by Val Germann
There seems little doubt that 2008 will be a year of sharply higher food costs world wide. Today’s BBC website contains an article reporting that wheat futures have just cracked the $10.00 level and are certain to go even higher.
There are several reasons for this price increase but the bottom line is singularly clear, as the BBC explains.
Wheat prices have nearly doubled since the start of the year, fanning fears about food price inflation at a time when the global economy may be slowing.
We here in the United States do not worry about food but that situation does not obtain everywhere. Food shortages in other countries have hit hard and brought all kinds of troubles in their wake. Mexico has seen food riots over increasing corn prices, caused in part by the ethanol boom here. But wheat is even more of a primary food grain and shortages in that market could have serious reprecussions planet wide. Here is another BBC quote that should raise some eyebrows.
Rising wheat prices have been passed on to consumers worldwide and sparked protests in Asia. Protesters in Pakistan have blamed President Pervez Musharraf for failing to control prices.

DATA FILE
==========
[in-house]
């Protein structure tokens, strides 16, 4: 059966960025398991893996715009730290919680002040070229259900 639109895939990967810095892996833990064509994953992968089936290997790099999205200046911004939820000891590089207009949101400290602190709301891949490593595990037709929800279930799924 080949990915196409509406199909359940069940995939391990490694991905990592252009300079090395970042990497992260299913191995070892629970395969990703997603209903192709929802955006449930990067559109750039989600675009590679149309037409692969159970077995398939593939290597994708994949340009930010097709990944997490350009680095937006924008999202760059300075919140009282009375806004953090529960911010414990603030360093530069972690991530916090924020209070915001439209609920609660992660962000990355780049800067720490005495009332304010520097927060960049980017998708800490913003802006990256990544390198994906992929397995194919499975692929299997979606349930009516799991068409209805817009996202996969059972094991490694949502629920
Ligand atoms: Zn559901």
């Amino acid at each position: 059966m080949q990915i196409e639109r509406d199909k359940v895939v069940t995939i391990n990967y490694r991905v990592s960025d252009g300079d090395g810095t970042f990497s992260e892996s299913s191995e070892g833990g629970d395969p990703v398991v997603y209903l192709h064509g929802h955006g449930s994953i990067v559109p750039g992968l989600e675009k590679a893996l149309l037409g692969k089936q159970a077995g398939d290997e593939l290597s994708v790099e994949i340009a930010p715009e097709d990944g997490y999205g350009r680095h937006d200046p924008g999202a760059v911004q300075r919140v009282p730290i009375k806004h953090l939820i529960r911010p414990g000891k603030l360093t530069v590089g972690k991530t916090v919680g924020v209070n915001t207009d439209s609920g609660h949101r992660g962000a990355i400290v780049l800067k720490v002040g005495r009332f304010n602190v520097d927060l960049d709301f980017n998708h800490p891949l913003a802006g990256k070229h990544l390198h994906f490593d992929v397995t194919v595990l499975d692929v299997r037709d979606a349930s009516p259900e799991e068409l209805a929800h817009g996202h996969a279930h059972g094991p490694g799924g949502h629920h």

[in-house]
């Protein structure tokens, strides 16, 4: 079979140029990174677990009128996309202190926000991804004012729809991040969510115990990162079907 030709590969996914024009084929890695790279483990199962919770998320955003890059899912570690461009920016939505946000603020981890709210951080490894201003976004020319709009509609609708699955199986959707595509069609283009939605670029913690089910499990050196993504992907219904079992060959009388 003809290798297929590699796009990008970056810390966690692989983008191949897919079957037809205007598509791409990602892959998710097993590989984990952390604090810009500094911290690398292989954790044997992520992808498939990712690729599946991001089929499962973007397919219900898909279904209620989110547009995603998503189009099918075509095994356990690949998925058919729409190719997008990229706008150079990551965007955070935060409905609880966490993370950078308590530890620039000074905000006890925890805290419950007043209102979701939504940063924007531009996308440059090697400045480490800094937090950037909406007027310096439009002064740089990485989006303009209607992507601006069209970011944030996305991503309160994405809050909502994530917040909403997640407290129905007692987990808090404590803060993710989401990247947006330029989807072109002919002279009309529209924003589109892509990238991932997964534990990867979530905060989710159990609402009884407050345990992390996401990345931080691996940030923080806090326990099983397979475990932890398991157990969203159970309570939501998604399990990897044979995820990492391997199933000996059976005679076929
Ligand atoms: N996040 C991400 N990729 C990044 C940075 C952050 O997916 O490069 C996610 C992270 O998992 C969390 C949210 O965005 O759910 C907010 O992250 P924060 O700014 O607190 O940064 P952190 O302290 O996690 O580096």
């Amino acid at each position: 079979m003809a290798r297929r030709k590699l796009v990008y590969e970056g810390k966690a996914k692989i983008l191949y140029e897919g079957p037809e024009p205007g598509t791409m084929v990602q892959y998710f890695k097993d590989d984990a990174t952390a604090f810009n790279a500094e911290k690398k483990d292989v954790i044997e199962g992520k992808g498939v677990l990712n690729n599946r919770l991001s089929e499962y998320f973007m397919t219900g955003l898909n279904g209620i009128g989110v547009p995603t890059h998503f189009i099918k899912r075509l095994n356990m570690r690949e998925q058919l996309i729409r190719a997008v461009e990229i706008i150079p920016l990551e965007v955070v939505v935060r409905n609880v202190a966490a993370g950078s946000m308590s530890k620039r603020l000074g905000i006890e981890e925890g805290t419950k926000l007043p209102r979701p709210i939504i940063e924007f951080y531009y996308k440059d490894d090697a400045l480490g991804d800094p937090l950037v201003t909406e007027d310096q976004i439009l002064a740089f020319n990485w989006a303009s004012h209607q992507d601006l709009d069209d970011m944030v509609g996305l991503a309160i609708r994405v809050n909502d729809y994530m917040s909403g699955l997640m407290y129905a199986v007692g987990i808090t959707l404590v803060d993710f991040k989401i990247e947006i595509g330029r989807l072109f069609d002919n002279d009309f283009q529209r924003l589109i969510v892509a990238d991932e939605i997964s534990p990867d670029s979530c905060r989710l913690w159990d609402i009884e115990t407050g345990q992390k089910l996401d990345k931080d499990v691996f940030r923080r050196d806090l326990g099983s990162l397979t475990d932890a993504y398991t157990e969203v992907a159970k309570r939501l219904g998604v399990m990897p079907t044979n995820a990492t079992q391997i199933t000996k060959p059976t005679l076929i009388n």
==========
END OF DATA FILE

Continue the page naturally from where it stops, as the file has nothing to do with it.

When you consider how unstable Pakistan is, and that it possesses nuclear weapons, it’s easy to see a “perfect storm” of problems if wheat prices get too high. But the prospects for low prices are not good as a continuing drought in Australia cuts severely into that nation’s wheat exports, and problems in other countries continue to, shall we say, crop up.
Australian exports are expected to halve, while Argentina temporarily halted wheat exports this month to assess damage caused by cold weather. Russia is expected to ban wheat exports next month.
Not so good, is it? No, it’s not, especially when combined with the ongoing shift of acreage from wheat to corn here in the U.S., one result of our corn ethanol programs.
A review of the world’s press shows that in spite of the widely known facts above there seems to be little official concern about food prices. But that could change, in a hurry, as 2008 unfolds.